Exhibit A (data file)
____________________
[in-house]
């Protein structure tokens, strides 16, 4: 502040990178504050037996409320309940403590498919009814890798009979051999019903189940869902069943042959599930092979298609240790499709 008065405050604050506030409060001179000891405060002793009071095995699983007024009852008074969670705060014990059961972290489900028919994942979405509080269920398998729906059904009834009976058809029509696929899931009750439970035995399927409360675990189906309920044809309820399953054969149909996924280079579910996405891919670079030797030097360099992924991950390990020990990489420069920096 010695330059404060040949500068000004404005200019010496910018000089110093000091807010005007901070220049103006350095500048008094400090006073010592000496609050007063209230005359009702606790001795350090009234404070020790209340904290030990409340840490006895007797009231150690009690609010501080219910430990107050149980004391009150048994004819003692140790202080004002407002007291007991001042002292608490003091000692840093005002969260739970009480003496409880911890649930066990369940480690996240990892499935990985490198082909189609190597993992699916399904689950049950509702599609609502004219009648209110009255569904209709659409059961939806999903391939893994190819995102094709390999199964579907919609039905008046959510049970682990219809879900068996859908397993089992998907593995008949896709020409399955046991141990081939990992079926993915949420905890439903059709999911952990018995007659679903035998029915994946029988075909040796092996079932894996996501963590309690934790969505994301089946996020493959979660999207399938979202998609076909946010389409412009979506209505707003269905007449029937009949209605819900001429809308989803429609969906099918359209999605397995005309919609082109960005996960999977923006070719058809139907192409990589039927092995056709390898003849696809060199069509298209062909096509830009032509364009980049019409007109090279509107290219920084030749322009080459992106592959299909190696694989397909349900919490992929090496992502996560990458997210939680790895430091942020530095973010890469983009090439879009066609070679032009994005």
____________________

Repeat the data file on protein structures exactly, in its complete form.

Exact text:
[in-house]
């Protein structure tokens, strides 16, 4: 502040990178504050037996409320309940403590498919009814890798009979051999019903189940869902069943042959599930092979298609240790499709 008065405050604050506030409060001179000891405060002793009071095995699983007024009852008074969670705060014990059961972290489900028919994942979405509080269920398998729906059904009834009976058809029509696929899931009750439970035995399927409360675990189906309920044809309820399953054969149909996924280079579910996405891919670079030797030097360099992924991950390990020990990489420069920096 010695330059404060040949500068000004404005200019010496910018000089110093000091807010005007901070220049103006350095500048008094400090006073010592000496609050007063209230005359009702606790001795350090009234404070020790209340904290030990409340840490006895007797009231150690009690609010501080219910430990107050149980004391009150048994004819003692140790202080004002407002007291007991001042002292608490003091000692840093005002969260739970009480003496409880911890649930066990369940480690996240990892499935990985490198082909189609190597993992699916399904689950049950509702599609609502004219009648209110009255569904209709659409059961939806999903391939893994190819995102094709390999199964579907919609039905008046959510049970682990219809879900068996859908397993089992998907593995008949896709020409399955046991141990081939990992079926993915949420905890439903059709999911952990018995007659679903035998029915994946029988075909040796092996079932894996996501963590309690934790969505994301089946996020493959979660999207399938979202998609076909946010389409412009979506209505707003269905007449029937009949209605819900001429809308989803429609969906099918359209999605397995005309919609082109960005996960999977923006070719058809139907192409990589039927092995056709390898003849696809060199069509298209062909096509830009032509364009980049019409007109090279509107290219920084030749322009080459992106592959299909190696694989397909349900919490992929090496992502996560990458997210939680790895430091942020530095973010890469983009090439879009066609070679032009994005």